The Monument to Karl Marx

Alt-Stralau 18
Since 1964, this site has commemorated the life of Karl Marx (1818–1883). The critic of bourgeois society and prescient leader of the labor movement spent the summer of 1837 relaxing in Stralau as a student, following the advice of his doctors.

Marx lived at the inn of Gottlieb Köhler at Dorfstraße 11 (today Alt-Stralau 25). At Lindenpark guest house, Dorfstraße 4, he collected his mail and met friends to both socialize and discuss philosophy and politics.

Commissioned by the district of Friedrichshain, two red sandstone steles and a commemorative plaque were dedicated in 1964, on the 15th anniversary of the GDR. The  former location of the apartments at Alt-Stralau 17-19, destroyed during the war, was selected as the monument site. In 1961 a small park was created, with a view to the Soviet Memorial in Treptow. The sculptor Hans Kies (1919–1984) made the reliefs. Kies was also the artist behind the Red Sailor statue in Volkspark Friedrichshain’s Friedhof der Märzgefallenen, a cemetery for those who died in the March Revolution. On 1 October 1964, the memorial was dedicated by Mayor of Friedrichshain Hans Höding (1909–1985) and the secretary of the local Socialist Unity Party of Germany (SED), Horst Klemm, son of a glass-worker.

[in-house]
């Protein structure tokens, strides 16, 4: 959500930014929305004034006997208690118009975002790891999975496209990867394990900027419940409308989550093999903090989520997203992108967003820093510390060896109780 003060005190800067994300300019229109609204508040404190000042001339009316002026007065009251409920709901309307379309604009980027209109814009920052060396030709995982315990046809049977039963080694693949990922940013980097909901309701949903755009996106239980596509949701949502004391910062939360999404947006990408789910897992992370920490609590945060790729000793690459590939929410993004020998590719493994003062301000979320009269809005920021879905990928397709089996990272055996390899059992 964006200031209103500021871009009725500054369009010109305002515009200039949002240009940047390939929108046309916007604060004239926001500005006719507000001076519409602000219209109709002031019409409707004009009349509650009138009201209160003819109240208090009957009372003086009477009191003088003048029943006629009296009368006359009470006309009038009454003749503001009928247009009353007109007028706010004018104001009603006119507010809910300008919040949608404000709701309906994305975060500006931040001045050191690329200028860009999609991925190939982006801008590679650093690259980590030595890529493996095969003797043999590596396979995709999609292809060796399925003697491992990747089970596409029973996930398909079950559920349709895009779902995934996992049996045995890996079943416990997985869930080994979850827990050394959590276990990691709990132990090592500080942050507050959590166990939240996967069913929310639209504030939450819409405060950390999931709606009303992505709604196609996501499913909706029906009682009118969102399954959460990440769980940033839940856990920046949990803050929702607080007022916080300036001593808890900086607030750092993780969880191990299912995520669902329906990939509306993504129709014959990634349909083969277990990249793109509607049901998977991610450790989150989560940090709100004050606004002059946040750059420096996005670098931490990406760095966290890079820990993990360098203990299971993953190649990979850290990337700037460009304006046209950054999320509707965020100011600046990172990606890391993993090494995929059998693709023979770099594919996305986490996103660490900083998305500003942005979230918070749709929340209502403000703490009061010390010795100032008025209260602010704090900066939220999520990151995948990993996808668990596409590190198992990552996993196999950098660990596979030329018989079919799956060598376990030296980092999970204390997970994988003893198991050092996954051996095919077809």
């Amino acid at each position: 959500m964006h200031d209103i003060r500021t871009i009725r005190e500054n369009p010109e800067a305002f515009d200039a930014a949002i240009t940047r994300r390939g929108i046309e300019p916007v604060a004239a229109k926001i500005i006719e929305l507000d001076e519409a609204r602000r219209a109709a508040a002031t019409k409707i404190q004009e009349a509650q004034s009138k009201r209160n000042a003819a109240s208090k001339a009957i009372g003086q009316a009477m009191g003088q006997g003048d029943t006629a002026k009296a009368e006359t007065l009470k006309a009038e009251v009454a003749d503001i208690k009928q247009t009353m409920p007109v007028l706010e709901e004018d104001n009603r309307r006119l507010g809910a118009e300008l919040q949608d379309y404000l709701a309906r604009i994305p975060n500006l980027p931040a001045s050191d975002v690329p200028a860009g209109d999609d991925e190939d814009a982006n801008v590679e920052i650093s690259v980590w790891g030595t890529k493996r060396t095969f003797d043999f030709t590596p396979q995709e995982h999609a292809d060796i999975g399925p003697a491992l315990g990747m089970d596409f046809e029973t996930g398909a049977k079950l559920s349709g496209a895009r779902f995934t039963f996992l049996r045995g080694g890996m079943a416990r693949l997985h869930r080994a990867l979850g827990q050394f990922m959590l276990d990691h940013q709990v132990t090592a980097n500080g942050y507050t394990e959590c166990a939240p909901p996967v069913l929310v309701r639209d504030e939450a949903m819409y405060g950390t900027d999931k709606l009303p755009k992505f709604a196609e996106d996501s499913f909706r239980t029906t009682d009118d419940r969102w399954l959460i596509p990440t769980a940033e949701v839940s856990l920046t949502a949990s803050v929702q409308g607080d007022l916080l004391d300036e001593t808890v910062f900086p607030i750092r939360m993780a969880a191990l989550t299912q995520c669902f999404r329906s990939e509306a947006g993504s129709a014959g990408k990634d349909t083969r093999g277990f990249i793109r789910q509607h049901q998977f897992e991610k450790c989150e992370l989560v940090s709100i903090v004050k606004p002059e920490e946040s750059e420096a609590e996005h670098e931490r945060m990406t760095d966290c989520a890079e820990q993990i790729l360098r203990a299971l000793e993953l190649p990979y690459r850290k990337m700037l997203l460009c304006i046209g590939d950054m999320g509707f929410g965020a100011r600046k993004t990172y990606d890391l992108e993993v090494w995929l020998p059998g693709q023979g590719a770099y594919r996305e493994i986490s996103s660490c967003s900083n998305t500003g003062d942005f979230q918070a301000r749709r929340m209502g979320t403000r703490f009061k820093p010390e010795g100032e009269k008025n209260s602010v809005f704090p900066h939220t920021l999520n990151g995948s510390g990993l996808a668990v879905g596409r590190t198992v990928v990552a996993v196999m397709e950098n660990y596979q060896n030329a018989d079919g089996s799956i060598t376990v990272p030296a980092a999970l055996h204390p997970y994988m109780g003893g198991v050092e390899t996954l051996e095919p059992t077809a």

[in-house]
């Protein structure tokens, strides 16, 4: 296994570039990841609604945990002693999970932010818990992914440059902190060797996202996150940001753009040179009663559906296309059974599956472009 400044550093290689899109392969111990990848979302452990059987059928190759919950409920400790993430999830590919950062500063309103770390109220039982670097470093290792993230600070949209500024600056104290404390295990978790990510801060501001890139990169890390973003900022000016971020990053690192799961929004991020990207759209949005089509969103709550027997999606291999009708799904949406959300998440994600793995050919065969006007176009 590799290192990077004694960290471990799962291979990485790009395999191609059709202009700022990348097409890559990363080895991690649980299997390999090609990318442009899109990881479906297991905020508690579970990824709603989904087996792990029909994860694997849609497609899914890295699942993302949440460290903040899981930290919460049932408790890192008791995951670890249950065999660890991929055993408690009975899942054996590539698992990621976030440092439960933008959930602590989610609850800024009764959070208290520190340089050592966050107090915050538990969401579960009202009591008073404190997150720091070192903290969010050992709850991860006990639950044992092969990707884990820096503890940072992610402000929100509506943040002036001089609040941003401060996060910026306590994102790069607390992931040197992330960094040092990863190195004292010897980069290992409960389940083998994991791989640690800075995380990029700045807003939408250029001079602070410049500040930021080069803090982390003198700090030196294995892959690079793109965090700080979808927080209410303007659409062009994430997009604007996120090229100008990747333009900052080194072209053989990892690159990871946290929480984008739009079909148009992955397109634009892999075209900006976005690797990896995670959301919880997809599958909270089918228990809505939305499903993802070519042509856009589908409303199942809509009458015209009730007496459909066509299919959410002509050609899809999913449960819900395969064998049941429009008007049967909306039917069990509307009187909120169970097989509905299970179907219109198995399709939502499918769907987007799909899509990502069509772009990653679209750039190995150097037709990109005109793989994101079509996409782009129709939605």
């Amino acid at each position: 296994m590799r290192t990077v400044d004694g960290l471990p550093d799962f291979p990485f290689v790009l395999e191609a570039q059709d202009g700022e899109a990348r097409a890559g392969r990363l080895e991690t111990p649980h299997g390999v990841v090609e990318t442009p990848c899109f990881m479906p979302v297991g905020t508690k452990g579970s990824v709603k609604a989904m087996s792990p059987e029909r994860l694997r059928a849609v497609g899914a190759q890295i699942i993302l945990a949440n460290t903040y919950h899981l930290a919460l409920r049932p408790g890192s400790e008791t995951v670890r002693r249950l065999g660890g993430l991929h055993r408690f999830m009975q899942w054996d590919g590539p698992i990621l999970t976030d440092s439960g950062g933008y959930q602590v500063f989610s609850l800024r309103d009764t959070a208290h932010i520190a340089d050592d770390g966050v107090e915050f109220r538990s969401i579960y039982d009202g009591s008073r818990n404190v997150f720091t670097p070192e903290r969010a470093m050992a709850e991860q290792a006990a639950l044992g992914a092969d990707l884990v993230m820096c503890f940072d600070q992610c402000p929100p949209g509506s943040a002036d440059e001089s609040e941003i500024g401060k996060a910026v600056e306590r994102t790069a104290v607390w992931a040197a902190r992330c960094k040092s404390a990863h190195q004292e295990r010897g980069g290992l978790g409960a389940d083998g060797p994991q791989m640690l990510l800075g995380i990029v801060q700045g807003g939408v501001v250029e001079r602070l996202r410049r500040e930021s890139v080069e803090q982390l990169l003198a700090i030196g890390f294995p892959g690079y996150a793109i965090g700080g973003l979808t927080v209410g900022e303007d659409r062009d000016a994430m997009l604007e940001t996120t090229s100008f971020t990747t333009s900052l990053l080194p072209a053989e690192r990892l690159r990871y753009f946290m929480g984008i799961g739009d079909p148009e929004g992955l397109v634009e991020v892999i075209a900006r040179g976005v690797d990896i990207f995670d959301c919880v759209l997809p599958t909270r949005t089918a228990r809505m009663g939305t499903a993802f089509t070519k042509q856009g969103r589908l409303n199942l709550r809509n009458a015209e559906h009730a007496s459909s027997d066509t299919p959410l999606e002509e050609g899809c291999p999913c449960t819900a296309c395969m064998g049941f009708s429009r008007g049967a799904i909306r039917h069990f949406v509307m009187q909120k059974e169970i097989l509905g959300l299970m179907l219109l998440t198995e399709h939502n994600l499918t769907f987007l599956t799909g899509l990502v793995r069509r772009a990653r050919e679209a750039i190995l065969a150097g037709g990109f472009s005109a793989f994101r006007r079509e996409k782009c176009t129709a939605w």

One stele represents Marx, the young philosopher: his likeness faces the street, while a scene of young men enraptured in discussion in an idyllic beer garden faces the river.

On the other stele, facing the street, is Marx’s famous 11th thesis from his “Theses on Feuerbach”: “Philosophers have hitherto only interpreted the world in various ways; the point is to change it.” Stralau glass-workers attempted to achieve precisely this with their general strike in 1901: The river side of the stele features a corresponding image – not of an idyllic village scene but of conflict.

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